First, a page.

Participants were assigned to the intervention or control groups using blocked randomization method. Envelopes were prepared for unmasking randomization and allocation concealment. The random allocation procedure was performed by an independent staff of the hospital in which the RCT was run. The project manager and other colleagues of current study enrolled and assigned participants to the interventions.
In this trial patients with diagnosis of COVID-19 received either hydroxychloroquine (400 mg on first day) followed by 400 mg KALETRA (Lopinavir/ritonavir) BD or Hydroxychloroquine (400 mg BD on first day) followed by ARB (200 mg TDS) 7 to 14 days based on the severity of disease. The capsule of ARB (100 mg) was used in this trial.
Patients monitored daily for adverse events, vital signs, and changing of signs and symptoms. The current trial was monitored by research branch of the Food and Drug administration organization of Iran.
The research objective of this study was the assessment of potential superiority of ARB compared to KALETRA on management of patients with COVID-19. The primary outcome was duration of hospitalization and clinical improvement 7 days after admission. The criteria of improvement were relief of cough, dyspnea, and fever. Time to relieving fever was also assessed across the two groups.
The secondary outcomes were death during the 30 days of treatment, duration of hospitalization, changing laboratory tests during 7 days, changing of CT findings after 30 days, and the need for invasive mechanical ventilation.
We documented the age, gender, job, education status, underlying disease (history of diabetes, ischemic heart disease, hypertension, asthma,) and smoking status, as demographic variables. Fever, cough, dyspnea, nausea and vomiting, diarrhea, fatigue and weakness, loss of appetite, and taste were also documented at the first day of admission. The saturation of peripheral oxygen, C-reactive protein (CRP), complete blood cell count (CBC), erythrocyte sedimentation rate (ESR), aspartate transaminase (AST), alanine aminotransferase (ALT), white blood cell count (WBC), lymphocyte and neutrophil count, neutrophil lymphocyte ratio, total bilirubin, blood Na and K, creatinine and thyroid stimulating hormone (TSH) were measured at the first day of admission and 7 days after. The CT scan and chest X-ray were taken at the first day of admission and 30 days after. The PCR test was taken at admission and the time of discharge.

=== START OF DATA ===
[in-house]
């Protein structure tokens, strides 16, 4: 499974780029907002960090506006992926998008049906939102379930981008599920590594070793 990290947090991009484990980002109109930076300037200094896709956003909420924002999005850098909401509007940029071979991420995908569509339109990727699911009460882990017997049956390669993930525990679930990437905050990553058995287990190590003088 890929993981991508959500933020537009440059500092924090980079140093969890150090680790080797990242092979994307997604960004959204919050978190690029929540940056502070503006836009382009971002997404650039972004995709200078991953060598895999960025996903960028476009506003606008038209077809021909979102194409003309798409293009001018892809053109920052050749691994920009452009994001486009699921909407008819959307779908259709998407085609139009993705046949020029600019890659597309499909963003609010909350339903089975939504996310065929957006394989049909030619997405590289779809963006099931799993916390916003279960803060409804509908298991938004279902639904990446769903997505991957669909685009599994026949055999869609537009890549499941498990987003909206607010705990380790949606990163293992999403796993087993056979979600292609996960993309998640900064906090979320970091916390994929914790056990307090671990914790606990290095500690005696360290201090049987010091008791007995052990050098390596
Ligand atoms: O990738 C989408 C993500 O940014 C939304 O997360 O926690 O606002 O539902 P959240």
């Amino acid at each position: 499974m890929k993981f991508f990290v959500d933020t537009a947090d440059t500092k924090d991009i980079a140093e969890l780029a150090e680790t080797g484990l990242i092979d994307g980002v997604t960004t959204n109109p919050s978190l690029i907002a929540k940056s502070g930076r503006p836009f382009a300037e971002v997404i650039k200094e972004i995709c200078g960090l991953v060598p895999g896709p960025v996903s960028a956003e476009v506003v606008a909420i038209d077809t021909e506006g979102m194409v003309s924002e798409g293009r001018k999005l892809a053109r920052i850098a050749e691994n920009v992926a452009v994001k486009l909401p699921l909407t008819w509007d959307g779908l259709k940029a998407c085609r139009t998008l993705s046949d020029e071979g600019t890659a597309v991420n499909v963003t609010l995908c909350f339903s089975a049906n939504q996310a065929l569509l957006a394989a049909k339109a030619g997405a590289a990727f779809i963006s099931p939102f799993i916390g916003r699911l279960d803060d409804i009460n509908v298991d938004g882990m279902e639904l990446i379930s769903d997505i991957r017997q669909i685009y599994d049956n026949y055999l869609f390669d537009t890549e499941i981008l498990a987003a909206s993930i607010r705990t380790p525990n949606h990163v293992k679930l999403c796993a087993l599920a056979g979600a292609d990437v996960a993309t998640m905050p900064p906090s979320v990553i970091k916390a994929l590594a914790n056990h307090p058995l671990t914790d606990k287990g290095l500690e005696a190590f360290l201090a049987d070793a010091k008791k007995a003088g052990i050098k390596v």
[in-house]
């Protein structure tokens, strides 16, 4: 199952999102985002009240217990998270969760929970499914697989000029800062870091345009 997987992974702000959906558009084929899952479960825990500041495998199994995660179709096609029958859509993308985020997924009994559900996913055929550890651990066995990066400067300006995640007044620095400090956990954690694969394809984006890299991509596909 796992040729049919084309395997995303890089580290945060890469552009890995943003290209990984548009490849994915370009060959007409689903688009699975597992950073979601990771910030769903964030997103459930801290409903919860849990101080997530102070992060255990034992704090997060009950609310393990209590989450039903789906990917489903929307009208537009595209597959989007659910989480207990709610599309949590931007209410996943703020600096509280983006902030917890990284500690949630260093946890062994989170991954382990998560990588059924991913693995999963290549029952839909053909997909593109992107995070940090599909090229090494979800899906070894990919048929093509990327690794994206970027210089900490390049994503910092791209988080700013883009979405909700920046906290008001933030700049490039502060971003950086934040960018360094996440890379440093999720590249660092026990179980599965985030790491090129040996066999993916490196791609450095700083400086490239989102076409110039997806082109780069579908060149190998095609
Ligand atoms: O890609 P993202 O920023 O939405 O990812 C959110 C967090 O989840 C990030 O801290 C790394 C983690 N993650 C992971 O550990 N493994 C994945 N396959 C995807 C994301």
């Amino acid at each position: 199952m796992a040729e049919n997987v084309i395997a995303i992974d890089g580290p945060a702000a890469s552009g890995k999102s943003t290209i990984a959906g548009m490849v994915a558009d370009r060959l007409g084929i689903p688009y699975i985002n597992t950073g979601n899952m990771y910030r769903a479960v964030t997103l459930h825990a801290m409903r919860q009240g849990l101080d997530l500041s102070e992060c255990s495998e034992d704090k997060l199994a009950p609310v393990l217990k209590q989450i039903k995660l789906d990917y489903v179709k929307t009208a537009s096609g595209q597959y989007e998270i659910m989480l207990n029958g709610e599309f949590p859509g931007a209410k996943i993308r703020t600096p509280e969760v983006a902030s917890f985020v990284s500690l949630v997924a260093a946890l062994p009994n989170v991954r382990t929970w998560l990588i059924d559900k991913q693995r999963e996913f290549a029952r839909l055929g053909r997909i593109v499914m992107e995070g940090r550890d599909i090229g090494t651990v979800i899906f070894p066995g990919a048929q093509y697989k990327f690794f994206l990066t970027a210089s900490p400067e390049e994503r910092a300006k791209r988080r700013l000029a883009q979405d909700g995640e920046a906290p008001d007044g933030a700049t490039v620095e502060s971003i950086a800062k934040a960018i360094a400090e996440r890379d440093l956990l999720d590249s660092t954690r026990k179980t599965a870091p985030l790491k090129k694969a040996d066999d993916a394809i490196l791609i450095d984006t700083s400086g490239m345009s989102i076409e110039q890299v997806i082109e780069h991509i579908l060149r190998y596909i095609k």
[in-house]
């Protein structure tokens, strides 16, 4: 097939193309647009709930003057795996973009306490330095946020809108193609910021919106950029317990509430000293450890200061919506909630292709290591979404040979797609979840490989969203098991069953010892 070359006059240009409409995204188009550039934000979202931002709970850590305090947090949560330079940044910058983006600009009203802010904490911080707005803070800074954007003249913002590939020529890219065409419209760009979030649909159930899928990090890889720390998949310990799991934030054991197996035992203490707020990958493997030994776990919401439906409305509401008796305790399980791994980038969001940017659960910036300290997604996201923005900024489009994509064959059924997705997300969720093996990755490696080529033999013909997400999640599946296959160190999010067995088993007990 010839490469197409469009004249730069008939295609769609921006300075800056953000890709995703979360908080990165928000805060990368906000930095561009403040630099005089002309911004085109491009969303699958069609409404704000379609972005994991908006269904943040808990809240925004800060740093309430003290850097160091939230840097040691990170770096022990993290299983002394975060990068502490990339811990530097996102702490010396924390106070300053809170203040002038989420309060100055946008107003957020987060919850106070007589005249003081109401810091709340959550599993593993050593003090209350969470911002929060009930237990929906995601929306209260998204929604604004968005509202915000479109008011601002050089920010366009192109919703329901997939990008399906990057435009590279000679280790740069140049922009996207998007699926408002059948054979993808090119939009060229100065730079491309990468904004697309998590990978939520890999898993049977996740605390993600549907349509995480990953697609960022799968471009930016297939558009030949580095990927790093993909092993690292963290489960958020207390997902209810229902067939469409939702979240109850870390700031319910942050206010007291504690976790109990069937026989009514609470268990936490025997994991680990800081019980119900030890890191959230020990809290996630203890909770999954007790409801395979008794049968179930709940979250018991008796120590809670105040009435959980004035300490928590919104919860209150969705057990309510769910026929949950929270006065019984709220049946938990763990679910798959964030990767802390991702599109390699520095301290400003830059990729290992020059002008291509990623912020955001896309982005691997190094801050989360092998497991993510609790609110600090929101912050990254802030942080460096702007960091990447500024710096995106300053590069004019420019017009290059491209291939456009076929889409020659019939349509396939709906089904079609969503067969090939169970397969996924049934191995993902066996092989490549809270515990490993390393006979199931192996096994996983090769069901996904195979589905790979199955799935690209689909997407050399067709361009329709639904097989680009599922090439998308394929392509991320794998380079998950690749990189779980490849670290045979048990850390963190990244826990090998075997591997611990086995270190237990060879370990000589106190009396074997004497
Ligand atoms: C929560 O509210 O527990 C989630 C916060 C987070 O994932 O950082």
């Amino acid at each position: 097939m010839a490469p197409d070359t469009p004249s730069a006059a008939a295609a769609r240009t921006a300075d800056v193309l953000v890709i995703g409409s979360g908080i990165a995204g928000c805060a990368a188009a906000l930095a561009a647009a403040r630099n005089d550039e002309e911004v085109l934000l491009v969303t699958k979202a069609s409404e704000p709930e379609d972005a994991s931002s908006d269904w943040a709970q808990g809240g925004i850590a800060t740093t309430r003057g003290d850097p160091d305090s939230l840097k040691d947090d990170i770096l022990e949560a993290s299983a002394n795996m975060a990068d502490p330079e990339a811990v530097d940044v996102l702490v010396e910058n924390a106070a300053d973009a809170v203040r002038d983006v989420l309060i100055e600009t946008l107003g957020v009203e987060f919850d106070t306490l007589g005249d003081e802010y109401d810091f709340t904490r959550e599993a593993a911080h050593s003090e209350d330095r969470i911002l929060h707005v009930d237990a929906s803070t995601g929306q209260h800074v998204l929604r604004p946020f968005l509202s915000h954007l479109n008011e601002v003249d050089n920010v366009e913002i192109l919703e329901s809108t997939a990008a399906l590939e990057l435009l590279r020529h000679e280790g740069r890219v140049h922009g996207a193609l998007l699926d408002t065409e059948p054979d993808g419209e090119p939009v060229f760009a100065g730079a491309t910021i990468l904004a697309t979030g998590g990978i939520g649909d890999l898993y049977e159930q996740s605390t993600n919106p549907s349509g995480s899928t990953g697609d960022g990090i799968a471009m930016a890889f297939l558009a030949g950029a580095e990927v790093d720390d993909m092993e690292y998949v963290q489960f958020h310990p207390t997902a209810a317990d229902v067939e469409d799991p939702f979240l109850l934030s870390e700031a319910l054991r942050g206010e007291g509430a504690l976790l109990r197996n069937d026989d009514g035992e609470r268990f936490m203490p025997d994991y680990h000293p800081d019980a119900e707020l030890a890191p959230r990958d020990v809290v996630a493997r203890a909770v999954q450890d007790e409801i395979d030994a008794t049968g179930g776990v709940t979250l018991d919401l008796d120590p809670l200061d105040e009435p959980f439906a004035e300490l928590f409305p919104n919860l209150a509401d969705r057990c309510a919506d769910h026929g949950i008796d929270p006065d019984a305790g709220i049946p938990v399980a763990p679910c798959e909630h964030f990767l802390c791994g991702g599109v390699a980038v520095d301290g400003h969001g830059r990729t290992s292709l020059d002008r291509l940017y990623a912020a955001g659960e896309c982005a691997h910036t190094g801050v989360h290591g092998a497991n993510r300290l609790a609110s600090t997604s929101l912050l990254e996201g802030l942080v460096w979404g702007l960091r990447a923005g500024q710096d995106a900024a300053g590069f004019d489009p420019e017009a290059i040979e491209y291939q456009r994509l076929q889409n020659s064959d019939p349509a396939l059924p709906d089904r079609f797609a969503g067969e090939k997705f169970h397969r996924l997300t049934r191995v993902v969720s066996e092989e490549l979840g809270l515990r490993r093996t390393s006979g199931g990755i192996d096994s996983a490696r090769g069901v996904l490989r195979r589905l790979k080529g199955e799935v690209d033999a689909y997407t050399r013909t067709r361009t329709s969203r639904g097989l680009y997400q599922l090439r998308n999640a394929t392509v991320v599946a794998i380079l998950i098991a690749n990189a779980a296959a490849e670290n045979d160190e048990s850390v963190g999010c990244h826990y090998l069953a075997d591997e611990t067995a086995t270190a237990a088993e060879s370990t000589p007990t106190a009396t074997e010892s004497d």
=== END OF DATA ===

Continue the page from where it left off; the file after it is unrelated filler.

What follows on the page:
We considered the following criteria for discharge from hospital: Resolution of fever at least for 72 h and decreasing trend in LDH and CRP and lymphocytosis significant and having normal saturation of peripheral oxygen.
We categorized the patients to three groups based on severity of disease according to the CT scan and chest X-ray findings. Mild, moderate and severe categories were defined as involvement of base, less and more than 50% of the lung field respectively in CXR and CT scan.
Data analysis was carried out using SPSS version 24 software (SPSS Inc., IL, and USA). The normality of data was evaluated using Kolmogorov–Smirnov (KS) test. Descriptive statistics including mean, frequency, and standard deviation (SD) were calculated for all numeric variables and expressed as mean ± SD. Chi-square test was used to compare the qualitative variables across two groups. For normally distributed variables, independent sample and paired t-test were used across groups and before-after analysis, respectively. We also used one way Analysis of Variance (ANOVA) to assess numeric variables across groups more than two category. Correlation analysis was used to evaluate the association between numeric variables. The B regression coefficients, with 95% confidence intervals (CI), were obtained using multiple linear regression analysis to assess the covariates associated with duration of hospitalization adjusted. All analyses were performed two-sided and significant level was considered at 0.05.